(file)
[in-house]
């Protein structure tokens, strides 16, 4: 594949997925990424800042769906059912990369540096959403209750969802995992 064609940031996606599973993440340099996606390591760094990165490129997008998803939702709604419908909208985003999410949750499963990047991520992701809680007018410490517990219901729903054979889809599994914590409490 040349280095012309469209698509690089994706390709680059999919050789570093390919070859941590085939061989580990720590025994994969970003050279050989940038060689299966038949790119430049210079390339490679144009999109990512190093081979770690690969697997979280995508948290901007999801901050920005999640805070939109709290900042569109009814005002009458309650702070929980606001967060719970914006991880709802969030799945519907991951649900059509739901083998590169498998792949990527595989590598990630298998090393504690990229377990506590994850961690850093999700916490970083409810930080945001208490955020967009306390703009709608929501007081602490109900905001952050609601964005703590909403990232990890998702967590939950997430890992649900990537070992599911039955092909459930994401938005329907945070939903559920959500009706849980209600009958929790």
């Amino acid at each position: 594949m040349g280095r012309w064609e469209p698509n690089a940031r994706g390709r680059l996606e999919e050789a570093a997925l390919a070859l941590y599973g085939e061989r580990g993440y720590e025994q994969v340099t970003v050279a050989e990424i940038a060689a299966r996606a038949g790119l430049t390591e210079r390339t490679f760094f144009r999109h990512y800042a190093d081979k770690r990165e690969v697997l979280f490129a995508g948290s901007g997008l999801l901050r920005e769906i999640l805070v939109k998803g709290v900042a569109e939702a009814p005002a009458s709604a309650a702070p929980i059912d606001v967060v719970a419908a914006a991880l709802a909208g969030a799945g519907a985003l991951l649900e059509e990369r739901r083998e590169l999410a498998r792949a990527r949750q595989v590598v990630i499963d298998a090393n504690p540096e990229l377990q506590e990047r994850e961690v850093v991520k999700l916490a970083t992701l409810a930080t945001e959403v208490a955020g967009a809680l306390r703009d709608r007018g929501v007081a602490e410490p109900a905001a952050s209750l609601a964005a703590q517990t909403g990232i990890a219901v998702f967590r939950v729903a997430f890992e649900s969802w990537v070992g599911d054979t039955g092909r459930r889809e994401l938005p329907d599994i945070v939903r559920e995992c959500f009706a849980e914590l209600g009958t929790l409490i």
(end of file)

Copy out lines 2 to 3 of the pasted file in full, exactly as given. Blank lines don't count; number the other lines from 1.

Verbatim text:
């Protein structure tokens, strides 16, 4: 594949997925990424800042769906059912990369540096959403209750969802995992 064609940031996606599973993440340099996606390591760094990165490129997008998803939702709604419908909208985003999410949750499963990047991520992701809680007018410490517990219901729903054979889809599994914590409490 040349280095012309469209698509690089994706390709680059999919050789570093390919070859941590085939061989580990720590025994994969970003050279050989940038060689299966038949790119430049210079390339490679144009999109990512190093081979770690690969697997979280995508948290901007999801901050920005999640805070939109709290900042569109009814005002009458309650702070929980606001967060719970914006991880709802969030799945519907991951649900059509739901083998590169498998792949990527595989590598990630298998090393504690990229377990506590994850961690850093999700916490970083409810930080945001208490955020967009306390703009709608929501007081602490109900905001952050609601964005703590909403990232990890998702967590939950997430890992649900990537070992599911039955092909459930994401938005329907945070939903559920959500009706849980209600009958929790």
């Amino acid at each position: 594949m040349g280095r012309w064609e469209p698509n690089a940031r994706g390709r680059l996606e999919e050789a570093a997925l390919a070859l941590y599973g085939e061989r580990g993440y720590e025994q994969v340099t970003v050279a050989e990424i940038a060689a299966r996606a038949g790119l430049t390591e210079r390339t490679f760094f144009r999109h990512y800042a190093d081979k770690r990165e690969v697997l979280f490129a995508g948290s901007g997008l999801l901050r920005e769906i999640l805070v939109k998803g709290v900042a569109e939702a009814p005002a009458s709604a309650a702070p929980i059912d606001v967060v719970a419908a914006a991880l709802a909208g969030a799945g519907a985003l991951l649900e059509e990369r739901r083998e590169l999410a498998r792949a990527r949750q595989v590598v990630i499963d298998a090393n504690p540096e990229l377990q506590e990047r994850e961690v850093v991520k999700l916490a970083t992701l409810a930080t945001e959403v208490a955020g967009a809680l306390r703009d709608r007018g929501v007081a602490e410490p109900a905001a952050s209750l609601a964005a703590q517990t909403g990232i990890a219901v998702f967590r939950v729903a997430f890992e649900s969802w990537v070992g599911d054979t039955g092909r459930r889809e994401l938005p329907d599994i945070v939903r559920e995992c959500f009706a849980e914590l209600g009958t929790l409490i």